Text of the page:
To perhaps no one's surprise, Electronic Arts is in the running for Consumerist's "Worst Company in America" crown. The game publisher has made it to the final round in the March Madness-style tournament, which uses online voting to whittle down a list of 64 widely despised companies. Only two remain: EA and Bank of America. The matchup in this year's finals is actually a repeat of last year. In 2012, EA won the title with 64% of the vote.
Voting for this year's final is open until midnight ET, so don't forget to cast your ballot. Before you do, I encourage you to read this blog post by Peter Moore, EA's Chief Operating Officer. Moore addresses the Consumerist contest and even shows a hint of contrition:
I’ll be the first to admit that we’ve made plenty of mistakes. These include server shut downs too early, games that didn’t meet expectations, missteps on new pricing models and most recently, severely fumbling the launch of SimCity. We owe gamers better performance than this.
However, the post is mostly dedicating to defending the actions that have EA in the running for back-to-back titles. Moore insists that people have wrongly characterized SimCity's always-on Internet requirement as a DRM scheme. But he doesn't address why the connection is required for the single-player component of the game, and he ignores the fact that gamers were essentially lied to about whether the game simulation was run locally or server-side.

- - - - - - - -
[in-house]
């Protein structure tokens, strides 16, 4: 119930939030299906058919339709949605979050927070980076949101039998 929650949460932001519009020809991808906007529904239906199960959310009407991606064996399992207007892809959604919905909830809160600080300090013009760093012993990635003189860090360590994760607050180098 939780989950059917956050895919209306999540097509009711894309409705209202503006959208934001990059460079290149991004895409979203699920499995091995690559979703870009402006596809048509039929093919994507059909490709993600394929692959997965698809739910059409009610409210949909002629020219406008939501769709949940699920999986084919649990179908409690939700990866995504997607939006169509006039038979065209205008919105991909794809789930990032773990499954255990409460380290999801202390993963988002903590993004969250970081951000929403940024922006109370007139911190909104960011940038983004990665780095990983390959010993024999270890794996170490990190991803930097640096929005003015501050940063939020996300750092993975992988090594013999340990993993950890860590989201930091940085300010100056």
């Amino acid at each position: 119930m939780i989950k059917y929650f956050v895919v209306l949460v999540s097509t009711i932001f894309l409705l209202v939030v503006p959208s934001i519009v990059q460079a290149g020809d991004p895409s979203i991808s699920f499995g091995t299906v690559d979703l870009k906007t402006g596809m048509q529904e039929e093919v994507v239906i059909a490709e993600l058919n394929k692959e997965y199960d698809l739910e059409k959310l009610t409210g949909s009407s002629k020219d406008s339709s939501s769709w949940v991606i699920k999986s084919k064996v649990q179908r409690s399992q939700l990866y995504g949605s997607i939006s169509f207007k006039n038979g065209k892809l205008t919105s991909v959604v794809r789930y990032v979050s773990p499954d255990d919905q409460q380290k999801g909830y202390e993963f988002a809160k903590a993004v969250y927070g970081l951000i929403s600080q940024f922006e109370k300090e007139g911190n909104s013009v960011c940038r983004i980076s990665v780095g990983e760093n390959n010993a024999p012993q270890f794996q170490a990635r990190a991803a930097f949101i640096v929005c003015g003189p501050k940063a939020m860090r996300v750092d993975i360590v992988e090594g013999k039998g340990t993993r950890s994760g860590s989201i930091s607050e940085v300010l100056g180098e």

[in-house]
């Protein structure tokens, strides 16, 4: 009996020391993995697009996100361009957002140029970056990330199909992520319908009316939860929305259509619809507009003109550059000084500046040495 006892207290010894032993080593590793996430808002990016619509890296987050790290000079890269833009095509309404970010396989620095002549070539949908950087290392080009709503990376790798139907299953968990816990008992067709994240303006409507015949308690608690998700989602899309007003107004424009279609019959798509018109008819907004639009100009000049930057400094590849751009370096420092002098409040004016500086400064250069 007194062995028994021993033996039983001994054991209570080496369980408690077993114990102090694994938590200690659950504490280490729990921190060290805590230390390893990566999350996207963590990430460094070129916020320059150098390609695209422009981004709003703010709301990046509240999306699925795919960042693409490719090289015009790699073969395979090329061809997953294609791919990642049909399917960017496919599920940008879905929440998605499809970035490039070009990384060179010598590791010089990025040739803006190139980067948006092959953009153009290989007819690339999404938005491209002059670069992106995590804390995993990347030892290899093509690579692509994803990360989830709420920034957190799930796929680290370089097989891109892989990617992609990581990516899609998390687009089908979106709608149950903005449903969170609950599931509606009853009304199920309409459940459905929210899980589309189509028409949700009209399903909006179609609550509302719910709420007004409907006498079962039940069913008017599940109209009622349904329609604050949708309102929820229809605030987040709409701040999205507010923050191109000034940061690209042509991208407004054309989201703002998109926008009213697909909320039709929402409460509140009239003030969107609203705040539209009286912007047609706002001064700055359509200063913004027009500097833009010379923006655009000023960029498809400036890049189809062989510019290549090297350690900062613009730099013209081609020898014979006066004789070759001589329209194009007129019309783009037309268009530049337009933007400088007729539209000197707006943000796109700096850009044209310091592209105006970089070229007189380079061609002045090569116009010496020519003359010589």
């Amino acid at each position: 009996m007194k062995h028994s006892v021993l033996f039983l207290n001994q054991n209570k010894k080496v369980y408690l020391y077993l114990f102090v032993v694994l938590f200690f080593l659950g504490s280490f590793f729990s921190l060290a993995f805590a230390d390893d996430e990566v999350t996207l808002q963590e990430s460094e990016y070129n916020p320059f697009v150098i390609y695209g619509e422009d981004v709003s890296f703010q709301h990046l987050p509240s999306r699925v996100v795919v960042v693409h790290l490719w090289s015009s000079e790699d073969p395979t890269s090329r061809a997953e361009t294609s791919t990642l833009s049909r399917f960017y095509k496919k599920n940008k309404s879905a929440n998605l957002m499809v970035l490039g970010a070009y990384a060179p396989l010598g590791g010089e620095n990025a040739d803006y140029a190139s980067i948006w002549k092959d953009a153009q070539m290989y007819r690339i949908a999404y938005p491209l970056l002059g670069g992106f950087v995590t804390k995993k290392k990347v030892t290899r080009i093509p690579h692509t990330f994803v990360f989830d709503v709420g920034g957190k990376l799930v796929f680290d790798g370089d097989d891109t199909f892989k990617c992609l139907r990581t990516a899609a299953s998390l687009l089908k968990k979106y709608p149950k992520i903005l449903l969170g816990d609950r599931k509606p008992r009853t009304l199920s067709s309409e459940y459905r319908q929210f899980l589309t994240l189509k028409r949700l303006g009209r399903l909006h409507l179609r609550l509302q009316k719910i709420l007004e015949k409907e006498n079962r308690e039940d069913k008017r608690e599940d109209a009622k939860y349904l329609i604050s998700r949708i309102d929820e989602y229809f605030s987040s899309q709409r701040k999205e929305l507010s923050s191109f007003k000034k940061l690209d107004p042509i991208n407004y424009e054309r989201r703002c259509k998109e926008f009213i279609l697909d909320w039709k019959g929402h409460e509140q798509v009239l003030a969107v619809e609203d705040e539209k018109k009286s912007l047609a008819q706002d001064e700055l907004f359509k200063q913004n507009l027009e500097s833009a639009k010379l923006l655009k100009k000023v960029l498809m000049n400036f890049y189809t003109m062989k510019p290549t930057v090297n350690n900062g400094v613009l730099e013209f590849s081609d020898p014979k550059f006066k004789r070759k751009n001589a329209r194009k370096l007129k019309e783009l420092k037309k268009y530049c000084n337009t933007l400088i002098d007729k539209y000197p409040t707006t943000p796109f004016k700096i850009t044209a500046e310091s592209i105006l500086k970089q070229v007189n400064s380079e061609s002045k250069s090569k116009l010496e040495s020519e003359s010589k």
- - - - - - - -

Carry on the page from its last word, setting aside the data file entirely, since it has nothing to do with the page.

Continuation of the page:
Bizarrely, Moore also claims Origin's 45 million users prove that there's room for the service as a competitor to Steam. He doesn't seem to get that the problem with Origin isn't its existence, but the fact that some of EA's games are exclusive to it—at least as far as online services go. I wonder how many of those 45 million users would be on Origin if they had the choice to buy, say, Battlefield 3 on Steam.
The last two bullet points in Moore's post take the cake. He claims people are voting for EA because they don't like its choice of cover athlete for Madden NFL. Also, the conservative media is to blame. Moore says "we're seeing posts on conservative web sites urging people to protest our LGBT policy by voting EA the Worst Company in America." Yes, EA is on track to repeat as the Worst Company in America because Mass Effect 3 has a gay romance option. Or something.
I have to admit that Moore's piece has moved me to vote... just probably not how he'd like. EA may not deserve the title of Worst Company in America—plenty of others do far more despicable things—but the firm appears to be completely out of touch with why the gaming community finds its practices so objectionable.
|1. Ryszard - $603||2. Hdfisise - $600||3. Andrew Lauritzen - $502|
|4. the - $306||5. SomeOtherGeek - $300||6. Ryu Connor - $250|
|7. Anonymous Gerbil - $150||8. dashbarron - $150||9. webkido13 - $135|
|10. cygnus1 - $126|
|Cooler Master's MasterCase 5 reviewed||11|
|Friday Night Shortbread||50|
|Run, gun, and murder aliens in 3D Realms' Bombshell||20|
|Light and shadow play together in Calvino Noir||4|
|Go pro with Razer's Wildcat Xbox One controller||8|
|CliffyB returns to the FPS scene with LawBreakers||20|
|There can be only one Headlander||7|
|Deals of the week: Asus' Strix GTX 970 and more||16|
|Chrome will soon block Flash ads and auto-playing background media||35|